Wichita City Council members voted Tuesday to allow developers to demolish the former Mead’s Corner coffee shop downtown, despite concerns over the building’s historical significance.
The council’s decision went against the recommendation of the city’s Historic Preservation Board, which last month voted to block developers from building a four-story office building at Douglas and Emporia. The property is part of the East Douglas Avenue Historic District, listed in the city, state and national registries of historic places.
Greg Kite is president of the nonprofit Historic Preservation Alliance of Wichita and Sedgwick County. He told council members they can't put a price on the community's history.
“This issue today raises a very dangerous precedent," Kite said. "A developer buying a triple-historic-registered property, not to be the caretaker, not to be the custodian of that property, but to demolish it.”
But council members agreed with development group TGC that because of the nature of the building, demolition is the only option.
"I think that our history is very important, but our history is not just buildings," said Cindy Claycomb, who represents the district where the building is located. "A vibrant downtown with office workers and retail is also part of our history."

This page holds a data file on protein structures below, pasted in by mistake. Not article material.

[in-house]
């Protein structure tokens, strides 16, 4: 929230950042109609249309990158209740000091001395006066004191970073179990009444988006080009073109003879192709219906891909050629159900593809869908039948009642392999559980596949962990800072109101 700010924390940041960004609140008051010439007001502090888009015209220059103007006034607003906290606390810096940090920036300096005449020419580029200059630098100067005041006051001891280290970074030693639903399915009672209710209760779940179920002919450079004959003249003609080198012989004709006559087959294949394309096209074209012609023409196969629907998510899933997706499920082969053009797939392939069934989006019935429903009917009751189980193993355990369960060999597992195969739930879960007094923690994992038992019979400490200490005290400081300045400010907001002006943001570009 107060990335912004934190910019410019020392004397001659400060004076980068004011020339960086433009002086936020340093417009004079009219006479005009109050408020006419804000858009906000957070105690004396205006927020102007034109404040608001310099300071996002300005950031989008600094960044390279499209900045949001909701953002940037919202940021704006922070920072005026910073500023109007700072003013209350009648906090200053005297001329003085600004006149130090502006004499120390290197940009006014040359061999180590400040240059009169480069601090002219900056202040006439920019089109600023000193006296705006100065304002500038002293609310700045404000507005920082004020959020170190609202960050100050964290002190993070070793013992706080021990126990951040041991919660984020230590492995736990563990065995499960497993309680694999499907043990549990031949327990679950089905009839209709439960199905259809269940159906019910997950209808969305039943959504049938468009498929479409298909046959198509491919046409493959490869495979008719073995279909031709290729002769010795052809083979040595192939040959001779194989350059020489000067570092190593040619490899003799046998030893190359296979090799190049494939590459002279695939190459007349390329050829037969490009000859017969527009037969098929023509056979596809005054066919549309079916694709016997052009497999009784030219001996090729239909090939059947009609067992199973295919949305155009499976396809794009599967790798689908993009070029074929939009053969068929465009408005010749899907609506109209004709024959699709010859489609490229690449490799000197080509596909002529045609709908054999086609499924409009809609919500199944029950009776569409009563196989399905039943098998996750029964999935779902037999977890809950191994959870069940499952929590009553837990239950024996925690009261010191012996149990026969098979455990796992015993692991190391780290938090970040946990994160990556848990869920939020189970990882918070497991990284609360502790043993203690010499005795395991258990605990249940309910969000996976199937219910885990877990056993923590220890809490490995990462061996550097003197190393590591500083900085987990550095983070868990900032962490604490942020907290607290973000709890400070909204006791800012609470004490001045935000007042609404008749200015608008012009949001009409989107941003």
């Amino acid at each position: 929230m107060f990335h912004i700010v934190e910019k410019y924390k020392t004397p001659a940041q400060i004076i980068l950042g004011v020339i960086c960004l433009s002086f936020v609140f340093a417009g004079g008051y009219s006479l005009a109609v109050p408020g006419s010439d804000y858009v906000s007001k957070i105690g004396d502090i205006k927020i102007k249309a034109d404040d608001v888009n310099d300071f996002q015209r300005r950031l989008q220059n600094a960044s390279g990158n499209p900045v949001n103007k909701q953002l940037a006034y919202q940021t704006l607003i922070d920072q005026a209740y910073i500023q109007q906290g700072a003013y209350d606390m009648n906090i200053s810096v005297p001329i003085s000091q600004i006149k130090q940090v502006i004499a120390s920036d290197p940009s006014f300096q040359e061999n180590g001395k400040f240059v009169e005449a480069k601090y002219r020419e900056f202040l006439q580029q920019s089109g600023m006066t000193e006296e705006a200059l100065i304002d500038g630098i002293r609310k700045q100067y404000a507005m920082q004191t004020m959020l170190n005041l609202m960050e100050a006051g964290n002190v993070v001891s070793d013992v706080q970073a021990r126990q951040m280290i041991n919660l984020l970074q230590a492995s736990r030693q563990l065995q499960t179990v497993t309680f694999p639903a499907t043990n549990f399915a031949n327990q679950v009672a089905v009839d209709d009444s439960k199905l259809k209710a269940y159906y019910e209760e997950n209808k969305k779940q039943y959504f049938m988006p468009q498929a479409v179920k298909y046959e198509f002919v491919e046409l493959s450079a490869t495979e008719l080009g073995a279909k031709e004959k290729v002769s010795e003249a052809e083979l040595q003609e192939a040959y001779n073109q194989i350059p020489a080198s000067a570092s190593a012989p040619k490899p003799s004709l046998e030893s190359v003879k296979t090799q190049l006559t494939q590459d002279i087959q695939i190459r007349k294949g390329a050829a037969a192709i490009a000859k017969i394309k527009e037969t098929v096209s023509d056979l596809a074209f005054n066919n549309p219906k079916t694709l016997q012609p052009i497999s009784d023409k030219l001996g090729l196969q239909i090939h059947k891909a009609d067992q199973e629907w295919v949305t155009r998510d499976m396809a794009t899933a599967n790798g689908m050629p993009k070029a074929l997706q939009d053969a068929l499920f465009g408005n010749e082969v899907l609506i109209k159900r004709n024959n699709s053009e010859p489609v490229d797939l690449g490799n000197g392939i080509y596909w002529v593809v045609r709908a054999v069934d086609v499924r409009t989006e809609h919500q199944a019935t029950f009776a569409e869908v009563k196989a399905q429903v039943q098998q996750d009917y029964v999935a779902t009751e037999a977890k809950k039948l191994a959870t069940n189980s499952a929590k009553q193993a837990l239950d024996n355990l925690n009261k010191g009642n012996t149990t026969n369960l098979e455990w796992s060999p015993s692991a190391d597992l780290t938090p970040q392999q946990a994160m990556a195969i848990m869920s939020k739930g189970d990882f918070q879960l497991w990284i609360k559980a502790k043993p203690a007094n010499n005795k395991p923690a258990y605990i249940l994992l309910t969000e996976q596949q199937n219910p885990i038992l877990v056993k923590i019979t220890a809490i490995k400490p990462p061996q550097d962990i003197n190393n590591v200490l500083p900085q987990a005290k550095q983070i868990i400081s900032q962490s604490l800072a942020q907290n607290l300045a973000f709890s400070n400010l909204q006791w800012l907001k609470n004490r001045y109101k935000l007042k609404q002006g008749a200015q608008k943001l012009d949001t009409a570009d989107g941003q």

Only Brandon Johnson voted against overturning the Historic Preservation Board's decision.
TGC purchased the property earlier this year; the coffee shop/Methodist ministry Mead's Corner closed for good in July. Along with a mixed-use commercial building at 430 E. Douglas, TGC also plans to redevelop a lot on the east side of Emporia into a 200-space parking lot.
City Council members agreed to issue up to $20 million in Industrial Revenue Bonds to help fund construction, and establish a Community Improvement District in the area to generate additional tax revenue for the project.
The city has also committed to converting Emporia into a two-way street from 1st Street down to Waterman.
TGC is partnering with the city to redevelop Naftzger Park and the old Spaghetti Works building nearby.